|Charlotte Brontë by George Richmond, 1850. (National Portrait Gallery, London)|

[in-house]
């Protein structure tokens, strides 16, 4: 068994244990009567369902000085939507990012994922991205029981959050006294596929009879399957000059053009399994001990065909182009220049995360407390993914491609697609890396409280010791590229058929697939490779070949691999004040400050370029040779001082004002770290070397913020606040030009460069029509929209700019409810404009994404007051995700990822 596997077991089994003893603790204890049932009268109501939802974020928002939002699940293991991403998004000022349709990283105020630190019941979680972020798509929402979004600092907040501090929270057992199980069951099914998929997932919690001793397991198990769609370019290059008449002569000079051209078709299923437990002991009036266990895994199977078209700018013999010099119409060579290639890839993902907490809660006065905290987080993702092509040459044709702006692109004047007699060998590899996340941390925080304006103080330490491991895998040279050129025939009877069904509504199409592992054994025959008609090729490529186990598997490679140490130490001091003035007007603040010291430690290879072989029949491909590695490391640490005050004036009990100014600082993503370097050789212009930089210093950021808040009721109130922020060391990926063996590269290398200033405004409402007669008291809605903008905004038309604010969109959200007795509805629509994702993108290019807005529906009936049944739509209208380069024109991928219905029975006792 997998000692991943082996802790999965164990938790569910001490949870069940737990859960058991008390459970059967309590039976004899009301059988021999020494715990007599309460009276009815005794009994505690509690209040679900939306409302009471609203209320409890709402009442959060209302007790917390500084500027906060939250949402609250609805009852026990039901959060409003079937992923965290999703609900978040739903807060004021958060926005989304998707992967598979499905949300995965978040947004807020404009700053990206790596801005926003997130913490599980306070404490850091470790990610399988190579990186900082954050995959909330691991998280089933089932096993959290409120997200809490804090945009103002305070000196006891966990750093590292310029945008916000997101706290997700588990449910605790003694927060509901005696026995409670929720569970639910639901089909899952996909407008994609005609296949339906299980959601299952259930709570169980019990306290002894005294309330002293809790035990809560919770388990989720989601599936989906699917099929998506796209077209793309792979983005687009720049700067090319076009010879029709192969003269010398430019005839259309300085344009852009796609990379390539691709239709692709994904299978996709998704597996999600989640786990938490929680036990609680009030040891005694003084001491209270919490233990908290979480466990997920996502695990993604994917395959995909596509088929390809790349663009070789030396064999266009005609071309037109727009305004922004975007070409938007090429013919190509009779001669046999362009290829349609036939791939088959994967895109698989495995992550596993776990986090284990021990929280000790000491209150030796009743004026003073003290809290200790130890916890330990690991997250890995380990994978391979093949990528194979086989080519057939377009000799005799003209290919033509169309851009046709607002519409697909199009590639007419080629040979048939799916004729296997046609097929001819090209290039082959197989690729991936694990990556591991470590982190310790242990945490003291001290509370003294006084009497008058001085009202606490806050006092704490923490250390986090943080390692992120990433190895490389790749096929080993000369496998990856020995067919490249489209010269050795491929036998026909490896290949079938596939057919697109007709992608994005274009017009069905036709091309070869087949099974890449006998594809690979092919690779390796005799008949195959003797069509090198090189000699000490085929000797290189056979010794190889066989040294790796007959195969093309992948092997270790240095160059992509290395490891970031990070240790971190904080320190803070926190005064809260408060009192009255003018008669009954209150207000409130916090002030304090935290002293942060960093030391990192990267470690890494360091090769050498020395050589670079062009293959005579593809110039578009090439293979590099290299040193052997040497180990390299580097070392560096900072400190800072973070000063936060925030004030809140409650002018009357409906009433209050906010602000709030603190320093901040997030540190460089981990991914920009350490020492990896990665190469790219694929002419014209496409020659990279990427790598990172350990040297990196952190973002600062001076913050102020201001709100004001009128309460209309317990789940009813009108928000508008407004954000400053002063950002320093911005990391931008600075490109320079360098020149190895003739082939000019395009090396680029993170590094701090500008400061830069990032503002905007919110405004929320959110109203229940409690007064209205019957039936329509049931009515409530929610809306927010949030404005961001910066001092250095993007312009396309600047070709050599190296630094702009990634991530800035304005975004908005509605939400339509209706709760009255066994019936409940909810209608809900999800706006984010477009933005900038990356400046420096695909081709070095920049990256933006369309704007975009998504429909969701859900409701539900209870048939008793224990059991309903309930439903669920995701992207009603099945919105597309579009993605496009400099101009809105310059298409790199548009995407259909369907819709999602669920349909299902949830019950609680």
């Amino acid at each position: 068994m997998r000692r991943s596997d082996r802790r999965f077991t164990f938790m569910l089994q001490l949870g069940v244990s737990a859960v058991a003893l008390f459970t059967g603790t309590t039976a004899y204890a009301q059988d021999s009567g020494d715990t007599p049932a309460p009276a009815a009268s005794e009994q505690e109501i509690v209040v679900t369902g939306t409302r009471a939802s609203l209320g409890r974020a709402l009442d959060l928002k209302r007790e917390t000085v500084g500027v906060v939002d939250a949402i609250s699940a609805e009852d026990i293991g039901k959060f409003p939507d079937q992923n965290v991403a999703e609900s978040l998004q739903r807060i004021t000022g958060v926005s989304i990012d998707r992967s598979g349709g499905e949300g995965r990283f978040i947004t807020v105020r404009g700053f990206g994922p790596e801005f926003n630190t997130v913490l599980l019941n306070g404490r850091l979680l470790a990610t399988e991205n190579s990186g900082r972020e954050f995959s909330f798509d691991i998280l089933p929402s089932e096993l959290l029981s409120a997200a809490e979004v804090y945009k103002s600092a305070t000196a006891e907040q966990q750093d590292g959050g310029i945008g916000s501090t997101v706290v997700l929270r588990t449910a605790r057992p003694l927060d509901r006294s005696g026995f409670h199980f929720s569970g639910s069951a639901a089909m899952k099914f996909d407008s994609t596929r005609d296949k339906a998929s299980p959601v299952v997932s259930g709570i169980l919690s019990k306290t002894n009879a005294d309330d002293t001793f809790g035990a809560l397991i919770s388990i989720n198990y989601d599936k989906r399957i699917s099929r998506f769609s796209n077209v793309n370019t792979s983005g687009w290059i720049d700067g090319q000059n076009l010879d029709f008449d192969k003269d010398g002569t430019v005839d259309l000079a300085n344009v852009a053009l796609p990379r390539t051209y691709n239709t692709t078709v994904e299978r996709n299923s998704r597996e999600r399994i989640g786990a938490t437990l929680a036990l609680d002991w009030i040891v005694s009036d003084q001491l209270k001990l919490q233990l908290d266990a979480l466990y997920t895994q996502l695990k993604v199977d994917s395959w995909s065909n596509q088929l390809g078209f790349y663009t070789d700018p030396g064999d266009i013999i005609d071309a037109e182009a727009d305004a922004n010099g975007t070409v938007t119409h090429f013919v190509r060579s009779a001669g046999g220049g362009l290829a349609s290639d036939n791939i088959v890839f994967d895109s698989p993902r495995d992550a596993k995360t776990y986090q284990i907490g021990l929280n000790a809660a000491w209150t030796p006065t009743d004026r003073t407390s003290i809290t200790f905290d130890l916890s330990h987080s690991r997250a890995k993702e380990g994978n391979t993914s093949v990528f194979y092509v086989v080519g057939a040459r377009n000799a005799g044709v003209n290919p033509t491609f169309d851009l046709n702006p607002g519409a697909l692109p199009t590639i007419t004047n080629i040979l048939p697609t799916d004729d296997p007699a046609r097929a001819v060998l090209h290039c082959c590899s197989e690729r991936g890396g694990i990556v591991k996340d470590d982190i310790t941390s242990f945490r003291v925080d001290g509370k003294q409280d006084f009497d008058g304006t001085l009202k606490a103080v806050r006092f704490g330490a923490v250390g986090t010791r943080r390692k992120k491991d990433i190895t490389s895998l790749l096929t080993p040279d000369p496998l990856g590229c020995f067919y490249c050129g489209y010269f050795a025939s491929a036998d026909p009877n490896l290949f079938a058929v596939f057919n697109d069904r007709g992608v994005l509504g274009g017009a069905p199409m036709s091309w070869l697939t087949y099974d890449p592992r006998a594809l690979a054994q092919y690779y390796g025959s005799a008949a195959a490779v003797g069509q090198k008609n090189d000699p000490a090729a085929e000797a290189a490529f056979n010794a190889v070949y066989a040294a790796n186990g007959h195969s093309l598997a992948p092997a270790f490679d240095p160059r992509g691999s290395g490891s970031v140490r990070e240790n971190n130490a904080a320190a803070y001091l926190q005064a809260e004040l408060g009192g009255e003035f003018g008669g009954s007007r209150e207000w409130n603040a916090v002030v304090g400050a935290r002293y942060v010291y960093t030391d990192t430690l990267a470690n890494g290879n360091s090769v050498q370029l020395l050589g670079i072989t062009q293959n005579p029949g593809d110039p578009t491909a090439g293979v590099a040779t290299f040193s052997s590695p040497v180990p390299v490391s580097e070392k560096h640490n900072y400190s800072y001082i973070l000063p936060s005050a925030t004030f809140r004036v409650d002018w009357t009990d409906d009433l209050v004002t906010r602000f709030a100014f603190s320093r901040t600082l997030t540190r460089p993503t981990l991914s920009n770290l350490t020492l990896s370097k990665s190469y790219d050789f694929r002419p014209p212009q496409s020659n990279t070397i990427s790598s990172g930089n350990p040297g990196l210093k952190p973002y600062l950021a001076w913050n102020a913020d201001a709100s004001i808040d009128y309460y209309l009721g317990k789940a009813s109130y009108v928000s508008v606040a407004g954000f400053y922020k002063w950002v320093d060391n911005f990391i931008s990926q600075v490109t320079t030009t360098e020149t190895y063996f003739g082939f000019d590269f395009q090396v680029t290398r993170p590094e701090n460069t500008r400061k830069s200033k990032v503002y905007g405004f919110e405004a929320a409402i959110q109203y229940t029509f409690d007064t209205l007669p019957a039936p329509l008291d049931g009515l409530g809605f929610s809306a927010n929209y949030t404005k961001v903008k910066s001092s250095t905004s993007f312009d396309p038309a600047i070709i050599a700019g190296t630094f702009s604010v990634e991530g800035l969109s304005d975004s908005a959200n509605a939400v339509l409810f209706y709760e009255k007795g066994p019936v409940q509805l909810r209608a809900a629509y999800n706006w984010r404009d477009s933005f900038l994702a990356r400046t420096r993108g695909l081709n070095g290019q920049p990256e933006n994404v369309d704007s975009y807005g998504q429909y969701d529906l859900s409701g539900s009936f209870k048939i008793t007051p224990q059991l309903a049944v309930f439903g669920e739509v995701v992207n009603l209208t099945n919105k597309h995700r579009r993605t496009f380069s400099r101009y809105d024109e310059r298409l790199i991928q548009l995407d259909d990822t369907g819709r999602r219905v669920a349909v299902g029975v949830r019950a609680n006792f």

My story begins, dear reader, with a description of a not-so-distant journey that took me through the sky to the isle of Manhattan, and ultimately inside the workings of a most extraordinary intellect. The destination was that seat of high repute and learning, the Morgan Library and Museum in New York City. I entered through its glassy doors off Madison Avenue as the autumnal sky above streaked plum and apricot, the colours dancing rich and vibrant on the shadowy walls. After perusing the rare gilt-edged books and illuminated manuscripts lining what had once been banker J.P. Morgan's private library, I ascended to the second storey aboard a chrome elevator. Turning right, I spied a treasure of a different stripe, a simple cotton and wool dress, patterned over with the petals of pale blue flowers. It guarded the entrance of Charlotte Brontë: An Independent Will, a unique collaboration between the Morgan and the Brontë Parsonage Museum in England. Commemorating the 200th anniversary of the author's birth in 1816, the intimate exhibition closed in January, but not without creating a lasting impression.